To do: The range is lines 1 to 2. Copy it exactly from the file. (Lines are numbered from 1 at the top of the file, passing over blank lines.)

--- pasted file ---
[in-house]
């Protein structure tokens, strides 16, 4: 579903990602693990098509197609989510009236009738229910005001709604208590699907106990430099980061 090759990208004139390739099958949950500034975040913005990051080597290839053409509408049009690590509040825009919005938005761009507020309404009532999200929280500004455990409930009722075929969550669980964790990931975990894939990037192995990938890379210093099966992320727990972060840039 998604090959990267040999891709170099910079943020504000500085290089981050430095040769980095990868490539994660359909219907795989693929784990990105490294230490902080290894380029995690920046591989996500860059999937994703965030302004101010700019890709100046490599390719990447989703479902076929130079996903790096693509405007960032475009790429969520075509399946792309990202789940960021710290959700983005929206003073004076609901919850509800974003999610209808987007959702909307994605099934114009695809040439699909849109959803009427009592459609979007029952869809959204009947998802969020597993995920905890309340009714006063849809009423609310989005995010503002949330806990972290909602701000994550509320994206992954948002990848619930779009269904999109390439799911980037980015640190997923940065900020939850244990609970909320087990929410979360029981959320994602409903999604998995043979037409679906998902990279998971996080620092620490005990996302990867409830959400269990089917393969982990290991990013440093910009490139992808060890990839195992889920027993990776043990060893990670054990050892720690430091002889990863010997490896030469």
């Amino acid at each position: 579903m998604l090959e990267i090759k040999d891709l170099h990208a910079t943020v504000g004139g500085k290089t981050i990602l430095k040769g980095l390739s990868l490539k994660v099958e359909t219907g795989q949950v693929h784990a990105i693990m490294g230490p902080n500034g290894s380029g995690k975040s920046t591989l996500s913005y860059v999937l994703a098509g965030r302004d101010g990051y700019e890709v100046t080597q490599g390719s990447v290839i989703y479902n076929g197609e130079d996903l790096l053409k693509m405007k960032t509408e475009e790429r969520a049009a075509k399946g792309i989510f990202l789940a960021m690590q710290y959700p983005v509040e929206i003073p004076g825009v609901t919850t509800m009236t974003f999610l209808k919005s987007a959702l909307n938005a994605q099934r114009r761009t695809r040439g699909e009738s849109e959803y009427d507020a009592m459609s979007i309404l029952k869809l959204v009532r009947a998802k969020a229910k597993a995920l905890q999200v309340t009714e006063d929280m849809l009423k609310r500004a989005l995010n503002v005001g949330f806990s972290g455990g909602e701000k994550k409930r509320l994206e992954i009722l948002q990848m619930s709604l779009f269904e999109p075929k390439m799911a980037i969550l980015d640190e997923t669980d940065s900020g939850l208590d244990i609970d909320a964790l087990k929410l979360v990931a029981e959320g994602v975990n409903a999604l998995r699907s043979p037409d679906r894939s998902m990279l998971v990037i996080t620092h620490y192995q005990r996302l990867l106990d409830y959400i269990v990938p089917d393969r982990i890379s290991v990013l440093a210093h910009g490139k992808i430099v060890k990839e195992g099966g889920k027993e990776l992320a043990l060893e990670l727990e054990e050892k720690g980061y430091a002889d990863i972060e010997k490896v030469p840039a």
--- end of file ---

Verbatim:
[in-house]
């Protein structure tokens, strides 16, 4: 579903990602693990098509197609989510009236009738229910005001709604208590699907106990430099980061 090759990208004139390739099958949950500034975040913005990051080597290839053409509408049009690590509040825009919005938005761009507020309404009532999200929280500004455990409930009722075929969550669980964790990931975990894939990037192995990938890379210093099966992320727990972060840039 998604090959990267040999891709170099910079943020504000500085290089981050430095040769980095990868490539994660359909219907795989693929784990990105490294230490902080290894380029995690920046591989996500860059999937994703965030302004101010700019890709100046490599390719990447989703479902076929130079996903790096693509405007960032475009790429969520075509399946792309990202789940960021710290959700983005929206003073004076609901919850509800974003999610209808987007959702909307994605099934114009695809040439699909849109959803009427009592459609979007029952869809959204009947998802969020597993995920905890309340009714006063849809009423609310989005995010503002949330806990972290909602701000994550509320994206992954948002990848619930779009269904999109390439799911980037980015640190997923940065900020939850244990609970909320087990929410979360029981959320994602409903999604998995043979037409679906998902990279998971996080620092620490005990996302990867409830959400269990089917393969982990290991990013440093910009490139992808060890990839195992889920027993990776043990060893990670054990050892720690430091002889990863010997490896030469």